New Mexico National Guard Deployed as Substitute Teachers

As tensions with Russia are at an all-time high with President Biden announcing troop deployments to Eastern Europe in the “near term” in response to Russia’s diplomatic threats and military buildup, the New Mexico National Guard is deploying service members to teach in public schools all over the state. As of 27 January, around 80 National Guard volunteers have responded to the governor’s request. While some of these soldiers and airmen are still undergoing substitute teacher training courses, it is expected that about 100 National Guard volunteers will soon be available.

National Guard Specialist Pena at Roselawn Elementary School in Artesia (New Mexico Education Department)

In an interview, New Mexico National Guard Brigadier General Miguel Aguilar told that:

Everyone on this mission is a volunteer, and they can come off as they need. […] If you are in a classroom and teaching, you should want to be there. We’re going to send folks that are able to do it and really want to do it.”

As the state hopes to return to in-class instruction, New Mexico faces a significant shortage of teachers. The situation, which was already bad, has been made significantly worse by the pandemic. According to New Mexico State University, there were 571 teacher vacancies in the state’s public school system before the pandemic and the number has now risen to 1,048. This is just part of a much larger crisis in New Mexico’s education system; U.S. News ranks the state’s education system as the worst in the country with the average SAT score being just 996 against a national average of 1060 points in 2021.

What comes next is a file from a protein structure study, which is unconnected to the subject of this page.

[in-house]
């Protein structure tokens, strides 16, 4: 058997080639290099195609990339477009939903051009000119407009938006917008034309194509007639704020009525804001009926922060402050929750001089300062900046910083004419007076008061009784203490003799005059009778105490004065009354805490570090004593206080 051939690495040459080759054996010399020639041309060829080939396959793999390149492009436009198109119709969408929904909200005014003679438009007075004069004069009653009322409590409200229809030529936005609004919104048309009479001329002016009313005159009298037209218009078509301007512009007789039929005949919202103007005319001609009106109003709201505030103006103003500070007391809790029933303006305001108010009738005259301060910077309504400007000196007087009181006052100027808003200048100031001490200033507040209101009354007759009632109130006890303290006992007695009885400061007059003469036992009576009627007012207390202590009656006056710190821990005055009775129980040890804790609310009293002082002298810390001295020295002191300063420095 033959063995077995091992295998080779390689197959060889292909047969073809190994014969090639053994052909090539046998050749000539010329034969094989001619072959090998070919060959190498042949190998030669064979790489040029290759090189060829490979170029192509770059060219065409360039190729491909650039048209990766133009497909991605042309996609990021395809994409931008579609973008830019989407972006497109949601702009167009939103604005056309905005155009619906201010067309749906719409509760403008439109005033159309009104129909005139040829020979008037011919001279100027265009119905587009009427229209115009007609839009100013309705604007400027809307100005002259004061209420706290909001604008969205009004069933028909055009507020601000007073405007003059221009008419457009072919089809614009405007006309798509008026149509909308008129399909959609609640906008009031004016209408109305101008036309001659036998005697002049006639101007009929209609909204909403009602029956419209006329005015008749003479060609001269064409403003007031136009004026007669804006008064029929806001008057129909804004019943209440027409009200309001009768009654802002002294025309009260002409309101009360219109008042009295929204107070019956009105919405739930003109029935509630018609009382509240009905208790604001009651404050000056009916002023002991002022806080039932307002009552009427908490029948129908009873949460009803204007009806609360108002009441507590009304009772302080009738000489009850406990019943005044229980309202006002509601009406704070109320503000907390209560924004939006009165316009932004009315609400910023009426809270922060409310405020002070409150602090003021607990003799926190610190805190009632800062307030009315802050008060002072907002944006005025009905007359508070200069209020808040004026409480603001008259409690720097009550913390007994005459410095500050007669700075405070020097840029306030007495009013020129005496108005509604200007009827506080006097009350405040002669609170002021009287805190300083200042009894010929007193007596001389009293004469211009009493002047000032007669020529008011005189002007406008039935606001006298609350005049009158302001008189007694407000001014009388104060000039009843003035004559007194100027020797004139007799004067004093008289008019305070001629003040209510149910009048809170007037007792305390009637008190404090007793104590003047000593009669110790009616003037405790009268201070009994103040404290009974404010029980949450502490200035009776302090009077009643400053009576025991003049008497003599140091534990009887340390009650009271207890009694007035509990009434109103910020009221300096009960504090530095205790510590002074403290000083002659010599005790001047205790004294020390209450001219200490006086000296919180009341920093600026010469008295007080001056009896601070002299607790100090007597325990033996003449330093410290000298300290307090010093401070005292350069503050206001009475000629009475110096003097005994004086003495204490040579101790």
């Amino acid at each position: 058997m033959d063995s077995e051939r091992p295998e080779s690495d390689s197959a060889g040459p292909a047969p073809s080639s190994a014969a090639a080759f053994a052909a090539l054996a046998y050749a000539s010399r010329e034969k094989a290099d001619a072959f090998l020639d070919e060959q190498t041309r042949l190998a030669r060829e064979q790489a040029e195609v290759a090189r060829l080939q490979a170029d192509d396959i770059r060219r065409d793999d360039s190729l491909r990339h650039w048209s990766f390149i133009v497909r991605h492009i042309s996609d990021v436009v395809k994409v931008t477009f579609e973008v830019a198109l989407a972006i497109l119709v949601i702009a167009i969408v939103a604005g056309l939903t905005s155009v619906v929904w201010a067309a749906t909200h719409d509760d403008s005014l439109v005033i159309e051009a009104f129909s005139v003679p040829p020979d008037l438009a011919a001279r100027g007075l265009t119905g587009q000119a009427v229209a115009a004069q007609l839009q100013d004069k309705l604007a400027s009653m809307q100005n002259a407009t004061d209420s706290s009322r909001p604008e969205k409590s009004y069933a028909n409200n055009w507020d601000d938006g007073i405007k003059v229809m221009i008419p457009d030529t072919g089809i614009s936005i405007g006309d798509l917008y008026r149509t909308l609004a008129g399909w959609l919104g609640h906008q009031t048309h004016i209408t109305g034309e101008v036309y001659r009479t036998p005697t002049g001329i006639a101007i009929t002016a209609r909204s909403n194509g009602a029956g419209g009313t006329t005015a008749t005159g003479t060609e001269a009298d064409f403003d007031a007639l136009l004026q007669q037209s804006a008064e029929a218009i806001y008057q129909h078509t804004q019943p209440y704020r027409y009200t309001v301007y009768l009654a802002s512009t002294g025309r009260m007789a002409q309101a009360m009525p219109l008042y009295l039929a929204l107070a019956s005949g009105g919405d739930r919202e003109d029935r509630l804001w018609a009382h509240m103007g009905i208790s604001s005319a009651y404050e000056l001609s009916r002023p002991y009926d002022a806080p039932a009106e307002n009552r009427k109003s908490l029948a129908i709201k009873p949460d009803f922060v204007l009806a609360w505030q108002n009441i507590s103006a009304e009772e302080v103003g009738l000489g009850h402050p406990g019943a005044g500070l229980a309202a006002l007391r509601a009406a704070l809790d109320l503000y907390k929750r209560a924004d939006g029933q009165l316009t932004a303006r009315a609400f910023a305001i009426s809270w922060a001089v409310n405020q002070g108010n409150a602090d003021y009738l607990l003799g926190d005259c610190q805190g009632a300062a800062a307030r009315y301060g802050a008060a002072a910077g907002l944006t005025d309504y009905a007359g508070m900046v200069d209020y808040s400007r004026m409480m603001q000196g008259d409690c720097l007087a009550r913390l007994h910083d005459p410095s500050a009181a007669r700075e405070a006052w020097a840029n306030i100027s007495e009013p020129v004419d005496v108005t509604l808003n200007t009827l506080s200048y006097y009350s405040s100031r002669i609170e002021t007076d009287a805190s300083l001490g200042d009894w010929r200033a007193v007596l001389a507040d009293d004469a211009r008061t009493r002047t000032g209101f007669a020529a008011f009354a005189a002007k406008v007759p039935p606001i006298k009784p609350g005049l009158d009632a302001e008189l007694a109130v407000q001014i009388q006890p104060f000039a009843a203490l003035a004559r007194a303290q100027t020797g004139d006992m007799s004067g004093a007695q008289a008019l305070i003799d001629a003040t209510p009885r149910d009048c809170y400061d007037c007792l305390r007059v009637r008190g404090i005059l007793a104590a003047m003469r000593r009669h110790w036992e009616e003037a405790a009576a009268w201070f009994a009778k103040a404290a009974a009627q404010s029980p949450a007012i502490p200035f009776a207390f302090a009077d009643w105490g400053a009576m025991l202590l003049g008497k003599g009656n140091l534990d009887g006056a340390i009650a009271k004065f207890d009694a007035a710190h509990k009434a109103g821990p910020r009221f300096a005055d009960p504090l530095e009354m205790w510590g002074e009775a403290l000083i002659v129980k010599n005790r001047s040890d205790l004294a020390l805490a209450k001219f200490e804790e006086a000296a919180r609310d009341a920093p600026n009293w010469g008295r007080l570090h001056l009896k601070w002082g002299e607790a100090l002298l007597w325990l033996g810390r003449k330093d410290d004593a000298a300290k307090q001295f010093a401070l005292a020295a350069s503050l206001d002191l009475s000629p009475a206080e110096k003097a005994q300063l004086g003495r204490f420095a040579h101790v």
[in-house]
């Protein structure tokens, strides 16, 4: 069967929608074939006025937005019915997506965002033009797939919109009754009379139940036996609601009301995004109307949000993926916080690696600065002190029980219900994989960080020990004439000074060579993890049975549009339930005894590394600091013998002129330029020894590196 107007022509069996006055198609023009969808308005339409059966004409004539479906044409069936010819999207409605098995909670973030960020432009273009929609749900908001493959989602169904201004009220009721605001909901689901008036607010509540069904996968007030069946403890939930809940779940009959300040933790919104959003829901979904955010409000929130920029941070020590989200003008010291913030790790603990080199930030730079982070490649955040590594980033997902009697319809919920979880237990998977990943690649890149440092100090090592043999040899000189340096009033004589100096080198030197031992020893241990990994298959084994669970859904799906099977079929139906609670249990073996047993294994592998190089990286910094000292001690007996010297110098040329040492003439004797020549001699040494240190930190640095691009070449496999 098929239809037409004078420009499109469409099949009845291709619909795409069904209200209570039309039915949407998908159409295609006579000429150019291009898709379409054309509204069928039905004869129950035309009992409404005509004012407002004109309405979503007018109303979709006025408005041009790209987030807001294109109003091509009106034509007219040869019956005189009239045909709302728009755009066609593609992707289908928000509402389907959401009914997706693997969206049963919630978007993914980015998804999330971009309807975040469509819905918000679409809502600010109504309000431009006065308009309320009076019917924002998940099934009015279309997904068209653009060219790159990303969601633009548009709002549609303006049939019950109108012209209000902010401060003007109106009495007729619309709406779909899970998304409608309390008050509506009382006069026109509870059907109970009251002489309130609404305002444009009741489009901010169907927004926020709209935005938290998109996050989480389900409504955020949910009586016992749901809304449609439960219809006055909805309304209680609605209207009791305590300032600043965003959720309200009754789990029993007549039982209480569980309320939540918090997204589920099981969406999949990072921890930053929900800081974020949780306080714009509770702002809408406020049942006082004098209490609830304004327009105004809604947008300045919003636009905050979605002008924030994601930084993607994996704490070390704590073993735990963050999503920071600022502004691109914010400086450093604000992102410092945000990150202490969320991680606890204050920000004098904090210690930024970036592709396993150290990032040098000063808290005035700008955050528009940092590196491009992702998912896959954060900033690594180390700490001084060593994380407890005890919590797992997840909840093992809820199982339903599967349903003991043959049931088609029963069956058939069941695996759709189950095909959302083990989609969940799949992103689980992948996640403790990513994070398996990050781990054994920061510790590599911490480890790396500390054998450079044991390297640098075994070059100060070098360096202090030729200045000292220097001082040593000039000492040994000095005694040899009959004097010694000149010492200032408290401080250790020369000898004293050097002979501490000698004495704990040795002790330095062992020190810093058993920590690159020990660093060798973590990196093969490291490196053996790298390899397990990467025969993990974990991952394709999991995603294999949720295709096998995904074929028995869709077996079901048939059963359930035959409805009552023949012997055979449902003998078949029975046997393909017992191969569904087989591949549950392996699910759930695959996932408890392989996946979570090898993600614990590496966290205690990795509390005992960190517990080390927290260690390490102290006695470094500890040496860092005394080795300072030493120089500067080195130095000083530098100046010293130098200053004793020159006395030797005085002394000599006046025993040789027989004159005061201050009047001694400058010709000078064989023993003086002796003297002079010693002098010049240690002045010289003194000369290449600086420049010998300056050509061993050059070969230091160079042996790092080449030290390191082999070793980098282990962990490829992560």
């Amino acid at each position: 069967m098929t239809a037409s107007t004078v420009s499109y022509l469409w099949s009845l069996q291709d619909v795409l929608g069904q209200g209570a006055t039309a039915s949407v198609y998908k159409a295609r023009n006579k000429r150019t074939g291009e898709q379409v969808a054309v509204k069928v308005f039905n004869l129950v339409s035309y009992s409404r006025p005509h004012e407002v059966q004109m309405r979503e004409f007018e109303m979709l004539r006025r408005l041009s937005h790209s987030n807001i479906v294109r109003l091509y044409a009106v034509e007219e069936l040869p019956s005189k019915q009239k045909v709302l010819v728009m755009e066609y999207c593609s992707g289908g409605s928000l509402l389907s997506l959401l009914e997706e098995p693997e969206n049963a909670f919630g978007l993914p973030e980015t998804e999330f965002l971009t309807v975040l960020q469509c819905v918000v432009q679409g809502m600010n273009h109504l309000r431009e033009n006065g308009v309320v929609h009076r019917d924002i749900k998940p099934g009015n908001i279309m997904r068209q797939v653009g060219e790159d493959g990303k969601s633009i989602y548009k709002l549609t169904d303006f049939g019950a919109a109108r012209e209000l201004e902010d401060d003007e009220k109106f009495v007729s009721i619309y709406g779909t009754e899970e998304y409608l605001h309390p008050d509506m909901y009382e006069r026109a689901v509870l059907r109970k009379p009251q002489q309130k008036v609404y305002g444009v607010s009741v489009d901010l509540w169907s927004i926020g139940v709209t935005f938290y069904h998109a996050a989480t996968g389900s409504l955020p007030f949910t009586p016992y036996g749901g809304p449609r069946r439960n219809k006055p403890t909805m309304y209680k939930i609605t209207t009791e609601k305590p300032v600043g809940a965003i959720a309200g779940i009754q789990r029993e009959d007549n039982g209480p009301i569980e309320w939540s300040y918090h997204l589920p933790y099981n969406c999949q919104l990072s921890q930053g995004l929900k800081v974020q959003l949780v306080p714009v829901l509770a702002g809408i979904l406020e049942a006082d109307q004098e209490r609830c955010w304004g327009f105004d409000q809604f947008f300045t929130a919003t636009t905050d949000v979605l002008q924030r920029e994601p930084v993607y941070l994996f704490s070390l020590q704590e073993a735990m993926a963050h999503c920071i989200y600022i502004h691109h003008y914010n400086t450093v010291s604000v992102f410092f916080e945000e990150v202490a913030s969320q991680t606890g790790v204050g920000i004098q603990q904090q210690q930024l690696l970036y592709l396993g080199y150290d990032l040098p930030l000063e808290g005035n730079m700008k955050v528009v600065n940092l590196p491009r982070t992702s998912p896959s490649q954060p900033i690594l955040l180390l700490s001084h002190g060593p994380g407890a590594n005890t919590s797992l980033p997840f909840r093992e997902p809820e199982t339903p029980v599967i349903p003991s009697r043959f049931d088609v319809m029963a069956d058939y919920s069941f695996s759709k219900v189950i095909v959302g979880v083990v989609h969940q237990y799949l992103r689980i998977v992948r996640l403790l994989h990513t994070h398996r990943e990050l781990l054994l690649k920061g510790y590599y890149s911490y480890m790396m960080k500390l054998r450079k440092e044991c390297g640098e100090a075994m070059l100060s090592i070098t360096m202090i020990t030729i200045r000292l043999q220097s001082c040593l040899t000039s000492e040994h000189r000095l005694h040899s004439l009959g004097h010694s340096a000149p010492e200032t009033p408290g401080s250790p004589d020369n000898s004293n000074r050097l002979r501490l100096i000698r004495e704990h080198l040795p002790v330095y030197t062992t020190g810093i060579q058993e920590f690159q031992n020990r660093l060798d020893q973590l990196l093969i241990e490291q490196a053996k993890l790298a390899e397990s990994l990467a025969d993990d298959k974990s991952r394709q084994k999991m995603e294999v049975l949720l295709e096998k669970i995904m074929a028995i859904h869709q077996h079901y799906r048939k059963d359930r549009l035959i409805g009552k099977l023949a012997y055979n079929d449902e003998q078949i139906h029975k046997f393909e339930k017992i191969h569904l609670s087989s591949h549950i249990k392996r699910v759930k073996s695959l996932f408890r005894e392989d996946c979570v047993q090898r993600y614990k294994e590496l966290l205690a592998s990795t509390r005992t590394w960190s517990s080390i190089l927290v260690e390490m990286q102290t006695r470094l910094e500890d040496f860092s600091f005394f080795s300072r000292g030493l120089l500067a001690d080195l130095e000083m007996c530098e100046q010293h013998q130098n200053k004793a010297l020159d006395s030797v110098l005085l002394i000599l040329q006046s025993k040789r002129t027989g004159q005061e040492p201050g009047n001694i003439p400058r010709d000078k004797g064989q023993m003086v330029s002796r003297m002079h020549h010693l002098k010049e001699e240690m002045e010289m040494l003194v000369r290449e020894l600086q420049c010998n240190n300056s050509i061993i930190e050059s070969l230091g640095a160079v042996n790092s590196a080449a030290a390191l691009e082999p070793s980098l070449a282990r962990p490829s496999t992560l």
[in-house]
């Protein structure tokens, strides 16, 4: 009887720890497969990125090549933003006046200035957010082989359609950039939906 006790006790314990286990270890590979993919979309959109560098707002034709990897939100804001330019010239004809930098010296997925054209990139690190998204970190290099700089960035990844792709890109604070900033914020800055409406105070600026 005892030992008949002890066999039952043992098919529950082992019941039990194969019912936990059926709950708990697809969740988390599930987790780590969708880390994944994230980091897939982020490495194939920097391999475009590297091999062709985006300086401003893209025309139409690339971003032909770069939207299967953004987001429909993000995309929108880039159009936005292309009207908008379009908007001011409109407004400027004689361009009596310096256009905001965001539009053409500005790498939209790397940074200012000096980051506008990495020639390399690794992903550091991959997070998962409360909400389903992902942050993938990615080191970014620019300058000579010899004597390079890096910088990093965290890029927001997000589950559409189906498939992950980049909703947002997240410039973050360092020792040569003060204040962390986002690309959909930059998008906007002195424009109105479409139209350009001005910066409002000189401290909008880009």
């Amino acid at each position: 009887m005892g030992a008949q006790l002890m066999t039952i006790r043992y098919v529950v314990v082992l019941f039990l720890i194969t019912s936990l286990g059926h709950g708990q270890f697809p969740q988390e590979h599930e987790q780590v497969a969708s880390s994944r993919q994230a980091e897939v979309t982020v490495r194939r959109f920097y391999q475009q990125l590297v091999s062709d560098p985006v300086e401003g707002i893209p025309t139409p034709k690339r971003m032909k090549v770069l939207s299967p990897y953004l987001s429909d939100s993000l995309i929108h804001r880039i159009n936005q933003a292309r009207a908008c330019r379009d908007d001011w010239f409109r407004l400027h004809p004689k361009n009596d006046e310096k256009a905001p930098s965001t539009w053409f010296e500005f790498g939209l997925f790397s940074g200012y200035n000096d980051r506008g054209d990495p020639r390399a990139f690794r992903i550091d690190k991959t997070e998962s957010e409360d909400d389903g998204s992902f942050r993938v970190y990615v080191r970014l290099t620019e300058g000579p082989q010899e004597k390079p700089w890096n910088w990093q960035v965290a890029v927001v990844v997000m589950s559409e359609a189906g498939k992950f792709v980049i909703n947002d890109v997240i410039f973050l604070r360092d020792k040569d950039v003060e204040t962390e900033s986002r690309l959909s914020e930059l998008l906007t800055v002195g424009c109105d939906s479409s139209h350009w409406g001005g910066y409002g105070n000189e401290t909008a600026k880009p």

A tweet from the governor of New Mexico

Surging Covid cases last week have forced 60 New Mexico school districts and charter schools to return to online education, and New Mexico is not the only state desperate for teachers to help schools stay open. California has called on parents to volunteer while in Oklahoma, police officers are stepping in as substitutes. Even the governor of New Mexico herself helped run some classrooms as a substitute.

The recent deployments build on the trend of the National Guard being used for an increasing number of roles as part of state-level pandemic responses.